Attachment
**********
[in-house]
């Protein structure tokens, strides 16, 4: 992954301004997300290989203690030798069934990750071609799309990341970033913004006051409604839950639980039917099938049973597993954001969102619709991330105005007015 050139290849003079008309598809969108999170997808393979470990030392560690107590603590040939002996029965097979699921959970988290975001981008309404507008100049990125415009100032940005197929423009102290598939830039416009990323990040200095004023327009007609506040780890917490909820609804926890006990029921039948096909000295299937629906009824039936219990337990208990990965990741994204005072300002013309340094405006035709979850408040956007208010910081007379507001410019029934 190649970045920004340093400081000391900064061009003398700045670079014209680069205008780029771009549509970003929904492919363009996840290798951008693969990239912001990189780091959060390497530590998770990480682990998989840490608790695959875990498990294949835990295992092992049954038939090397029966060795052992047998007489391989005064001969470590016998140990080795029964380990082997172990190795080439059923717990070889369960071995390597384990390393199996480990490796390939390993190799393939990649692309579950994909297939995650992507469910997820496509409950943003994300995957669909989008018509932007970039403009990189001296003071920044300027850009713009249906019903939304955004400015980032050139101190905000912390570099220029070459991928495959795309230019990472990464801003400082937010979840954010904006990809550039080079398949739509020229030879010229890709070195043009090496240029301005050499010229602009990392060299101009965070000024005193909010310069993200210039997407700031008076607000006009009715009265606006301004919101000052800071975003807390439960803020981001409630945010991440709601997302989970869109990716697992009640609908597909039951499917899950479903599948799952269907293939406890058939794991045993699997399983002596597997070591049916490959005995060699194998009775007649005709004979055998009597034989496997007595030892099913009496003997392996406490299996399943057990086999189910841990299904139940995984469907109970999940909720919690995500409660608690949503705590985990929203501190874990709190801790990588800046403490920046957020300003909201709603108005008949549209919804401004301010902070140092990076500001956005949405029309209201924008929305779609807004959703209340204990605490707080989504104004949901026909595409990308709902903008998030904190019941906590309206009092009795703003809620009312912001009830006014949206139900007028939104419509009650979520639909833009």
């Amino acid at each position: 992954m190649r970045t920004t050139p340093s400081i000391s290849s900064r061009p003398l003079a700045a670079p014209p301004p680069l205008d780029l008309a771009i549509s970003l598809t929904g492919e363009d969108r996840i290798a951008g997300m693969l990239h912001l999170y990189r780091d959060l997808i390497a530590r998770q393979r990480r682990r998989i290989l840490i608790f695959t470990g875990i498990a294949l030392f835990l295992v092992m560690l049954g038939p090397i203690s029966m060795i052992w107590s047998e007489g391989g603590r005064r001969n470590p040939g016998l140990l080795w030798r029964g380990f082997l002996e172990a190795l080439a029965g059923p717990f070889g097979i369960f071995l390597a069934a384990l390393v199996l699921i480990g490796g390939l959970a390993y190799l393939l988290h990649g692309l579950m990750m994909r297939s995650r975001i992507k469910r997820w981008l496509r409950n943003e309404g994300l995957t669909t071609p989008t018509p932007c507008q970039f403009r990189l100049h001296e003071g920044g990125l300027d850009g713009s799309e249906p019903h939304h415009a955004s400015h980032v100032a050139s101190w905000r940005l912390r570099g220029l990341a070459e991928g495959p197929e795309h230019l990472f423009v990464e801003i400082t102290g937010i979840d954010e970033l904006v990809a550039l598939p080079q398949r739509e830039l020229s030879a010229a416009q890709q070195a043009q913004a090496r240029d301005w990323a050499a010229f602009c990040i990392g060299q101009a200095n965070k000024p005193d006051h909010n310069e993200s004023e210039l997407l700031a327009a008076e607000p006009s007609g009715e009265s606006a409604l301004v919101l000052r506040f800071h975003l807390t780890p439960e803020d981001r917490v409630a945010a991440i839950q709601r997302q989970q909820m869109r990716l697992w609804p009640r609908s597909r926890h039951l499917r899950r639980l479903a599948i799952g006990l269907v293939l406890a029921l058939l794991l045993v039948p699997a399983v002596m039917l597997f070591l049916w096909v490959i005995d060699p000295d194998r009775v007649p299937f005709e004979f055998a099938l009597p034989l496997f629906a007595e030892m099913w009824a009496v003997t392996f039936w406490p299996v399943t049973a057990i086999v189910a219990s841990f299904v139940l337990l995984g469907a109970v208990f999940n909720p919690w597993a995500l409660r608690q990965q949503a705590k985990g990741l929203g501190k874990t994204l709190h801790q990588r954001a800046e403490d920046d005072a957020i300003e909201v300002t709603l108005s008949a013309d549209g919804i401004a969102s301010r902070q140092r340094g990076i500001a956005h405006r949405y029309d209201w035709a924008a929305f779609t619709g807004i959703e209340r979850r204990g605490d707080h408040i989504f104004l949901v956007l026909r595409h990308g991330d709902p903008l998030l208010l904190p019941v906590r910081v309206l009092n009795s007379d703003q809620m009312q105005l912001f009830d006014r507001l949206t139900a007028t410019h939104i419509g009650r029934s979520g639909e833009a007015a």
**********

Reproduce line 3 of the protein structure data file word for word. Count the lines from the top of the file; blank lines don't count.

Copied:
């Amino acid at each position: 992954m190649r970045t920004t050139p340093s400081i000391s290849s900064r061009p003398l003079a700045a670079p014209p301004p680069l205008d780029l008309a771009i549509s970003l598809t929904g492919e363009d969108r996840i290798a951008g997300m693969l990239h912001l999170y990189r780091d959060l997808i390497a530590r998770q393979r990480r682990r998989i290989l840490i608790f695959t470990g875990i498990a294949l030392f835990l295992v092992m560690l049954g038939p090397i203690s029966m060795i052992w107590s047998e007489g391989g603590r005064r001969n470590p040939g016998l140990l080795w030798r029964g380990f082997l002996e172990a190795l080439a029965g059923p717990f070889g097979i369960f071995l390597a069934a384990l390393v199996l699921i480990g490796g390939l959970a390993y190799l393939l988290h990649g692309l579950m990750m994909r297939s995650r975001i992507k469910r997820w981008l496509r409950n943003e309404g994300l995957t669909t071609p989008t018509p932007c507008q970039f403009r990189l100049h001296e003071g920044g990125l300027d850009g713009s799309e249906p019903h939304h415009a955004s400015h980032v100032a050139s101190w905000r940005l912390r570099g220029l990341a070459e991928g495959p197929e795309h230019l990472f423009v990464e801003i400082t102290g937010i979840d954010e970033l904006v990809a550039l598939p080079q398949r739509e830039l020229s030879a010229a416009q890709q070195a043009q913004a090496r240029d301005w990323a050499a010229f602009c990040i990392g060299q101009a200095n965070k000024p005193d006051h909010n310069e993200s004023e210039l997407l700031a327009a008076e607000p006009s007609g009715e009265s606006a409604l301004v919101l000052r506040f800071h975003l807390t780890p439960e803020d981001r917490v409630a945010a991440i839950q709601r997302q989970q909820m869109r990716l697992w609804p009640r609908s597909r926890h039951l499917r899950r639980l479903a599948i799952g006990l269907v293939l406890a029921l058939l794991l045993v039948p699997a399983v002596m039917l597997f070591l049916w096909v490959i005995d060699p000295d194998r009775v007649p299937f005709e004979f055998a099938l009597p034989l496997f629906a007595e030892m099913w009824a009496v003997t392996f039936w406490p299996v399943t049973a057990i086999v189910a219990s841990f299904v139940l337990l995984g469907a109970v208990f999940n909720p919690w597993a995500l409660r608690q990965q949503a705590k985990g990741l929203g501190k874990t994204l709190h801790q990588r954001a800046e403490d920046d005072a957020i300003e909201v300002t709603l108005s008949a013309d549209g919804i401004a969102s301010r902070q140092r340094g990076i500001a956005h405006r949405y029309d209201w035709a924008a929305f779609t619709g807004i959703e209340r979850r204990g605490d707080h408040i989504f104004l949901v956007l026909r595409h990308g991330d709902p903008l998030l208010l904190p019941v906590r910081v309206l009092n009795s007379d703003q809620m009312q105005l912001f009830d006014r507001l949206t139900a007028t410019h939104i419509g009650r029934s979520g639909e833009a007015a």